Contact: Scott Jensen, (202) 249-6511
Historic Compromise Legislation Will Give Consumers More Confidence in Safety of Chemicals
While Promoting Innovation, Economic Growth, American Jobs
WASHINGTON (November 13, 2013)
- American Chemistry Council President and CEO
before the House Energy and Commerce Subcommittee on Environment and the Economy to encourage Congress to take up legislation to
update the Toxic Substances Control Act (TSCA)
, the law overseeing our nation's chemical regulatory system.
Wednesday's hearing examined Senate Bill S.1009, the Chemical Safety Improvement Act (CSIA), historic compromise legislation that will help ensure chemicals can be used safely in the United States while maintaining the country's competitive advantage. The bill has garnered support from a
historic bipartisan coalition
of 25 Democrats and Republicans in the Senate, environmental advocates, national and state organized labor, former senior EPA officials from both parties, small family-owned manufacturers across the United States (whose
you can see here) and nearly 100 industry associations representing businesses of all sizes.
"The balanced, bipartisan CSIA has kick-started a sincere and serious effort to reform chemical regulation," said Mr. Dooley. "The CSIA has attracted support from a broad swath of constituents and stakeholders from all corners, because the delicately crafted compromise will enhance public safety while preserving the ability of American manufacturers to develop new, life-changing innovations, compete in the global marketplace and create new opportunities in communities across the country. This much needed balance has eluded us in past reform proposals."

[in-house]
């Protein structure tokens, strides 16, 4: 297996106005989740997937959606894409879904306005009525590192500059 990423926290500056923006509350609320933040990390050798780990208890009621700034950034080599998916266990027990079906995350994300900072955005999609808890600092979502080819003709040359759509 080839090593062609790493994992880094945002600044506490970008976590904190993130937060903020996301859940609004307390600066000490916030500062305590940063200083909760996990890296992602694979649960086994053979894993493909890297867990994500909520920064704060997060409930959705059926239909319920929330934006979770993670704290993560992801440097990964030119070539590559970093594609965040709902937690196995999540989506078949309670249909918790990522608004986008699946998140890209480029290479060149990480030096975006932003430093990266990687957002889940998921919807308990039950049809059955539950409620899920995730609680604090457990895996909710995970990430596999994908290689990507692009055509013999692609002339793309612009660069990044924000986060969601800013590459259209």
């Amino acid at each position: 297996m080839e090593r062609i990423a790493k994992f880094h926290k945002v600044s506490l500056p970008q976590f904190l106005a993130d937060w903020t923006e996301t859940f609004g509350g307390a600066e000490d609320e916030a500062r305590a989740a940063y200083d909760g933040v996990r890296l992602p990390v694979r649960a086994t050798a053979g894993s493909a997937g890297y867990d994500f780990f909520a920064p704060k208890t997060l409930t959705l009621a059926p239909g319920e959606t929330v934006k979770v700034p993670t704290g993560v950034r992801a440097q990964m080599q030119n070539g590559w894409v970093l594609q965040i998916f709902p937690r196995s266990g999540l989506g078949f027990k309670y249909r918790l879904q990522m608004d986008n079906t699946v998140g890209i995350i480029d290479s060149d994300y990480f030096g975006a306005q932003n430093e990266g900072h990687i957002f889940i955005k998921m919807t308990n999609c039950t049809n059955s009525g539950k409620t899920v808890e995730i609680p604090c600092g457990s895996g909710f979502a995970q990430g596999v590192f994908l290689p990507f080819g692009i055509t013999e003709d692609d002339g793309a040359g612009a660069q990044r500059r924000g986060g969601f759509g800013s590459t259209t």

In his testimony Mr. Dooley highlighted some of the ways the CSIA will address numerous long-standing concerns about chemical regulation, including requiring a systematic evaluation of grandfathered chemicals for the first time; prioritizing chemicals for EPA review so chemicals with the greatest need get the first and greatest attention; giving EPA more efficient authority to demand further testing and additional data from chemical manufacturers; and requiring EPA to make more information available to the public, a leading goal of environmental advocates and industry alike.
"We believe a handful of issues with the CSIA as originally introduced around sensitive subpopulations, preemption and deadlines can be constructively addressed, if there is a true commitment to reform on both sides," continued Mr. Dooley. "We support efforts to find common ground and believe it is achievable, but any effort to continually move the goal posts will undermine the trust that has been established thus far and could prevent progress for years to come. That would be a costly missed opportunity."
"We are hopeful that with continued leadership from this committee and from bipartisan leaders in the Senate, we can seize this truly unique chance to pass legislation that is important to the lives of American families and the success of American manufacturers," concluded Mr. Dooley.
» View Mr. Dooley's full testimony
» Learn more about CSIA